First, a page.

First step welcomed in solution for intercity public transportation, but more work needs to be done
October 31, 2018 (Toronto, ON) – The Canadian Urban Transit Association (CUTA) welcomed today’s announcement by the federal government of its involvement in providing alternatives to Canadians affected by intercity bus route closures in Western Canada and Northern Ontario. In its reaction to the announcement, CUTA stressed the importance of implementing long-term, sustainable and interconnected solutions to meet the mobility needs of citizens in these regions.
“I am pleased to see that the federal government has taken the lead in working with the provinces and territories to assess and address the public transportation needs of Canadians impacted by today’s service closures,” said Marco D’Angelo, President and CEO of CUTA. “The joint announcement by the federal Ministers of Transport, Indigenous Services and Intergovernmental and Northern Affairs is a good first step and demonstrates the federal government’s coordinated commitment to empowering local actors to deliver solutions tailored to local realities.”
Effective today, intercity bus route closures for Canadian communities west of Sudbury, Ontario have left many Canadians searching for public transportation alternatives. The service network that had existed for decades played a key role in connecting Canadians to each other, as well as to healthcare, education and economic opportunities in urban environments. In a country as vast as Canada, rural intercity bus services foster social inclusion and provide a lifeline that is difficult to quantify, though invaluable to those who rely on it.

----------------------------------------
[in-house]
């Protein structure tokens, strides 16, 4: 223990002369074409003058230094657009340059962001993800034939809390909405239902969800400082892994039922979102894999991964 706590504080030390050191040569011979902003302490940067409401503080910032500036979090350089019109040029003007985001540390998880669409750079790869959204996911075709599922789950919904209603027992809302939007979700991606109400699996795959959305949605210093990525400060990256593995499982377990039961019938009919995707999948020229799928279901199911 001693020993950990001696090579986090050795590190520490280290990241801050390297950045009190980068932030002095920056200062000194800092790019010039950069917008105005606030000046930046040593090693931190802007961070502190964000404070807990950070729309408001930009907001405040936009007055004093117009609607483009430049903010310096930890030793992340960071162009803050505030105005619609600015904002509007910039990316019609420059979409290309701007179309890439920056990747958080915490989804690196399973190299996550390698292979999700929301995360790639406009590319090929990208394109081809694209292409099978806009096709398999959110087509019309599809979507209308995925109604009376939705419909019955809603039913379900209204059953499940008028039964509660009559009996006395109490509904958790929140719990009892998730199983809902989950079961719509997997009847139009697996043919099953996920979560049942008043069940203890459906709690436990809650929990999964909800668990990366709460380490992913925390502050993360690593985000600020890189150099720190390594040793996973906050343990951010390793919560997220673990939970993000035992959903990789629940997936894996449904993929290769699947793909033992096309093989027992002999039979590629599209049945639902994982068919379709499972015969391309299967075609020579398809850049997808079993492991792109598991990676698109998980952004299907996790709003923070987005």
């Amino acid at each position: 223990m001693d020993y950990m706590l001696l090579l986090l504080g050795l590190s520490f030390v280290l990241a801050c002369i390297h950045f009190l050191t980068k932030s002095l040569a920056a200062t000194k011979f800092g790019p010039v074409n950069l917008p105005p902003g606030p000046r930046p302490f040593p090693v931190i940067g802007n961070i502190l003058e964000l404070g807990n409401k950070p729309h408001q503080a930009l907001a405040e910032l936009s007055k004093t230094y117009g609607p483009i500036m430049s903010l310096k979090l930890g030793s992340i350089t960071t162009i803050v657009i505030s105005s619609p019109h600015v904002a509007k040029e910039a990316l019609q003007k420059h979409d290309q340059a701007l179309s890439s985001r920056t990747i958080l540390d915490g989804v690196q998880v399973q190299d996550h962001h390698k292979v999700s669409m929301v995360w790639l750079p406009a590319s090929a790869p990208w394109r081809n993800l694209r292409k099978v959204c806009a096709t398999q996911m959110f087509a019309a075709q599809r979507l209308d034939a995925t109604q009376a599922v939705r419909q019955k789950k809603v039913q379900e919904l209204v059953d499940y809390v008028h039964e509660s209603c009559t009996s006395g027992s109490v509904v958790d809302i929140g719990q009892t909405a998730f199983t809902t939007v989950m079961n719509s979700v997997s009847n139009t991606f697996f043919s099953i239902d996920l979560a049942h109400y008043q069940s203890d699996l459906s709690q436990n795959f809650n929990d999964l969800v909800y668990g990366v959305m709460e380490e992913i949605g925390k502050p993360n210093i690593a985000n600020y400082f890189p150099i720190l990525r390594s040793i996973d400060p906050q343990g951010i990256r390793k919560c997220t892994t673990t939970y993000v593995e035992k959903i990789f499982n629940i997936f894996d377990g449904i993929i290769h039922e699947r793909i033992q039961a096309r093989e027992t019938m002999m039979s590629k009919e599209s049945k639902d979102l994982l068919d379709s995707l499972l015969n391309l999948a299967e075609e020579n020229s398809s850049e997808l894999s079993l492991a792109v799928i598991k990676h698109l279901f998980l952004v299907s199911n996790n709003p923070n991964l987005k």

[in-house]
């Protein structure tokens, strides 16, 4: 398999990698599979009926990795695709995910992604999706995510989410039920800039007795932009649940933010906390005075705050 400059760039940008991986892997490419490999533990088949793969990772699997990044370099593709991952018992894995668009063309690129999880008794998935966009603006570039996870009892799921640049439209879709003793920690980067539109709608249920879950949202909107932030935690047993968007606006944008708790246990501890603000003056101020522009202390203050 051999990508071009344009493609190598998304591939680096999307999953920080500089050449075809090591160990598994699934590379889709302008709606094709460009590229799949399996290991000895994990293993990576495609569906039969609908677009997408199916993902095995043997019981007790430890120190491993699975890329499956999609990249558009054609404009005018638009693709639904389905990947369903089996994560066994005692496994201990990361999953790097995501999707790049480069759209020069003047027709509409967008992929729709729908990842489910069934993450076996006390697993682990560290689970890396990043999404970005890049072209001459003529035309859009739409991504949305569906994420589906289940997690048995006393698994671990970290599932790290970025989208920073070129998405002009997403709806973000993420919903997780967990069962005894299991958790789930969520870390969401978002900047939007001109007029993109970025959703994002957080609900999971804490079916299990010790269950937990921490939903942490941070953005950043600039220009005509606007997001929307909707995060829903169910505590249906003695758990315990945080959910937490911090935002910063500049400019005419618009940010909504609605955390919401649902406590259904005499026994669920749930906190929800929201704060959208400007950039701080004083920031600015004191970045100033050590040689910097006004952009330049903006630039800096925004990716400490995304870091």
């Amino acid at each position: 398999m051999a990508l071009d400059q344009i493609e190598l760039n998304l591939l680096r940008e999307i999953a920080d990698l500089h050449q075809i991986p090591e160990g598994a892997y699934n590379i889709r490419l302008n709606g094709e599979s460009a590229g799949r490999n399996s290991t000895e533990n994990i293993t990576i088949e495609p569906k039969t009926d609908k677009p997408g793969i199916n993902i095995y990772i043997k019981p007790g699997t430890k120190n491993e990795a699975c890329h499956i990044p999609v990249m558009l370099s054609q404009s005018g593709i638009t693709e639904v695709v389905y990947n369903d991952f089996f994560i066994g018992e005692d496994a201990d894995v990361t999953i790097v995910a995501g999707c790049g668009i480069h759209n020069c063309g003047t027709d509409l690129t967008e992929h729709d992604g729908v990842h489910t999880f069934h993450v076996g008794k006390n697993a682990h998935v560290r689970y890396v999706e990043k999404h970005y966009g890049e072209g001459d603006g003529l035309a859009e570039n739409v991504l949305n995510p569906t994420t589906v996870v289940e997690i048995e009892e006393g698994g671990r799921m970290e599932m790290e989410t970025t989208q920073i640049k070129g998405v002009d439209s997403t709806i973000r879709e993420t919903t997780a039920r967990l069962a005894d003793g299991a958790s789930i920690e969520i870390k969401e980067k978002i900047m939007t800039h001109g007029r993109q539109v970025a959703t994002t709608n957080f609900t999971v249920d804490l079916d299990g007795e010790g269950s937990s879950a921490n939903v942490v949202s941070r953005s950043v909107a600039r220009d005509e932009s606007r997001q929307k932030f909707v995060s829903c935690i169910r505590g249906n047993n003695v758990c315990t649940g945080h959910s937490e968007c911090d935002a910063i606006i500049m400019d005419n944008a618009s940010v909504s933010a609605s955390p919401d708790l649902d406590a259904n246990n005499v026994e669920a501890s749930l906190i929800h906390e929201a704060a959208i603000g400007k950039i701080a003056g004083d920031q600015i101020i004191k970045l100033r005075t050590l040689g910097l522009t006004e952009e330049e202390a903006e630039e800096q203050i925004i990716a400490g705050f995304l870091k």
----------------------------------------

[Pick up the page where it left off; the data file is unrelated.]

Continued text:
As part of the solution announced today, the federal government will provide funding over the next two years on a cost-sharing and transitional basis to provincial governments to set up public transportation services in areas impacted by the route closures. Additional support will be provided to Indigenous-owned transportation companies via existing federal programs that encourage Aboriginal entrepreneurship. Ottawa will also continue working with the provinces and territories to explore innovative, longer-term solutions to address regional public transportation needs, focused on emerging technologies, alternative service delivery models and more flexible regulations on bus operators.
“It is encouraging to see that 87% of affected service routes will be covered by private bus operators. Many of these operators are CUTA members, and I am delighted that they are stepping up and providing solutions in their regions,” added Marco D’Angelo. “There is still work to be done at the federal and provincial levels to identify and implement alternatives for the other 13% of routes. CUTA will monitor the situation to ensure that no vulnerable groups in rural areas are left behind by ongoing developments.”
The Canadian Urban Transit Association (http://cutaactu.ca/) is the collective and influential voice of public transportation in Canada. CUTA’s membership includes the vast majority of Canadian transit systems, private transport operators and transit thought-leaders from across the country. CUTA is uniquely positioned to work with all levels of government to provide industry insights on key transit policy issues affecting Canadians and their communities.
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